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What are China’s concerns and how does it influence things in Zimbabwe?

by Milicent Atieno
china zimbabwe robert mugabe

Zimbabweans and the world at large were waiting with baited breath to see the 93-year-old Zimbabwe President Robert Mugabe resign last night. Well, that did not happen, though the ruling party ZANU-PF sacked him as the party leader and gave him an ultimatum of 24 hours to resign to face impeachment.

In a live televised press briefing last night, which was probably watched around the world, Mugabe said he has every intentions of presiding the ZANU-PF congress come December. There was a massive gathering in the capital, Harare who followed the speech and were disappointed when the Mugabe failed to mention his resignation.

Although, he acknowledged the state of affairs in Zimbabwe was wanting: “Whatever the pros and cons of how they [the army] went about their operation, I, as commander-in-chief, do acknowledge their concerns.”

China’s influence in Zimbabwe

It is hard to ignore the fact that a few days to the military takeover of Zimbabwe, the army’s General Constantino Chiwenga was in China. The Chinese foreign ministry said the General visit to the country was part of a “normal military exchange.”

During the time the military took over operations in Zimbabwe, China as one of the concerned foreign governments, said it was closely monitoring the situation. They, however, fell short of condemning President Mugabe and show outright support for his removal.

The underlying interest of China in Zimbabwe stems from the fact it has billions of dollars worth of investment in the Southern Africa country. China has invested in across various sectors in the country ranging from agriculture to construction.

On the flip side, China makes up the biggest export market for Zimbabwe. It is also an economic fact that Zimbabwe is heavily dependent on China for survival, especially since President Mugabe’s actions on Black empowerment that led to European settlers losing their land in the country, which was given back to the natives. These actions among others led to the Western countries imposing sanctions on the Southern Africa country, and Zimbabwe being hit by one of the biggest inflation rates in history.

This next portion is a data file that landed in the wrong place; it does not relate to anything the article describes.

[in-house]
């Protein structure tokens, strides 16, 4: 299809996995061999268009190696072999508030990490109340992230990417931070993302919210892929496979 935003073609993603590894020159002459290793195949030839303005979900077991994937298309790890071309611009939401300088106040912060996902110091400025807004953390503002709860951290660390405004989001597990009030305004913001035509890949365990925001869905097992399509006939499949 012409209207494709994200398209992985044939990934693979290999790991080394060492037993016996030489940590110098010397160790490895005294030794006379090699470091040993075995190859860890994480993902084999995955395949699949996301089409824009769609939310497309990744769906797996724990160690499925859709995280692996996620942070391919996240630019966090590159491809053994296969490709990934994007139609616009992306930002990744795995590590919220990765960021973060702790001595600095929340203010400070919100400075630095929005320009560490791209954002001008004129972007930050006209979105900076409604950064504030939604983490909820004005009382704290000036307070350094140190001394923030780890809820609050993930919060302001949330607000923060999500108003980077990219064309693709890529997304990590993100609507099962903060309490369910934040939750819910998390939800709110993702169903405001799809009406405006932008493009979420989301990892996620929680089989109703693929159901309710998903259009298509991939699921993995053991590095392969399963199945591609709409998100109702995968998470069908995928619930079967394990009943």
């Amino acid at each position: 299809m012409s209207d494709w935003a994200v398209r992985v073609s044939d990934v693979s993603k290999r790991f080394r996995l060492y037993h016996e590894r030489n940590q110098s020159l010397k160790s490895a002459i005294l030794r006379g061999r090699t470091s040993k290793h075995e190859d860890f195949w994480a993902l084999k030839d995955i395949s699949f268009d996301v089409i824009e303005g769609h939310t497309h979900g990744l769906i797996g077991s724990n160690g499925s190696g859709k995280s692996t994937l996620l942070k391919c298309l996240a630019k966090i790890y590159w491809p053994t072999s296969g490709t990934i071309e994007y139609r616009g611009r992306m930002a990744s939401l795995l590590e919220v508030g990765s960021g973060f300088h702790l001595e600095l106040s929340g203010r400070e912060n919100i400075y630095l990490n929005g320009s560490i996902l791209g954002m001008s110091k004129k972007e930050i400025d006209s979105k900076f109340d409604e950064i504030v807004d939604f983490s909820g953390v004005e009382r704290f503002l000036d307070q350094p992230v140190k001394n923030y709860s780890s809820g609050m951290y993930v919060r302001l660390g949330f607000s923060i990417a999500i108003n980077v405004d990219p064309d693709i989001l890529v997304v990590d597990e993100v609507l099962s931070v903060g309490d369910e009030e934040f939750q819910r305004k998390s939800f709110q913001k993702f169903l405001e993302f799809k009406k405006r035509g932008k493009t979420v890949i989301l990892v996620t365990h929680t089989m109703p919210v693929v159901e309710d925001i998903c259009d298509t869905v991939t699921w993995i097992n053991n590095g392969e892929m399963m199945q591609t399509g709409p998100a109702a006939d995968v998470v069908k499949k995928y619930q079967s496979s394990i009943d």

Though China relations with Zimbabwe, and Mugabe, in particular, has a long history. From as early as the 70s when China supported Mugabe during his guerrilla wars against the British who had colonized the country. Mugabe failed to get the Soviet backing and then turned to China for military weapons and training for his guerrilla fighters.

As soon as the country got its independence in 1980, China and Zimbabwe established strong diplomatic and economic ties. The year after, Mugabe visited Beijing, now as President of the independent Zimbabwe, and has remained a regular visitor ever since.

Mugabe then went on to advocate Zimbabwe’s “Look East” strategy, and his resolve was hardened after the 2002 EU sanctions. About a decade ago, Mugabe told the country: “We have turned east, where the Sun rises and given our back to the west, where the Sun sets.”

During this ‘Look East’ era, China’s military influence in Zimbabwe has deepened. A development that saw Mugabe’s government buy a lot of military weapon from China including the Hongdu JL-8 jet fighter plans, the JF-17 Thunder fighters, military vehicles, weapons, and radar.

In 2008, China was forced to scale down its military shipment to Zimbabwe after a South African judge ruled a cargo bound to Harare full of ammunition such as rocket-propelled grenades and mortar rounds will not be transported overland to Zimbabwe. The international community came to condemn China for arming the Zimbabwe government following a disputed Presidential Election, which the opposition leader Morgan Tsvangirai is believed to have won. Ever since, Beijing has listed Zimbabwe as a limited level military trading partner.

Mugabe reign has seen the Business Environment get worse for Chinese interests

Following the Mugabe’s look east policy, and the EU sanctions in the country, the Zimbabwe inflation rate went out of control. The environment for doing business grew from bad to worse, and naturally, it became against the interest of Chinese companies in the country. China has since shifted its focus to other African countries like Sudan, Ethiopia, Angola, Kenya, Nigeria, and South Africa.

Though Zimbabwe remains as a country of interest for Chinese business, the environment in the country has deteriorated for profitable business. It is for that reason that speculations are rife that China would be willing to support an ouster of President Mugabe with another leader. One who would bring about the reforms necessary for creating a conducive business environment. Zimbabwe presents a rare occasion when the East (China) and the West have a common ground about a country’s internal affairs.

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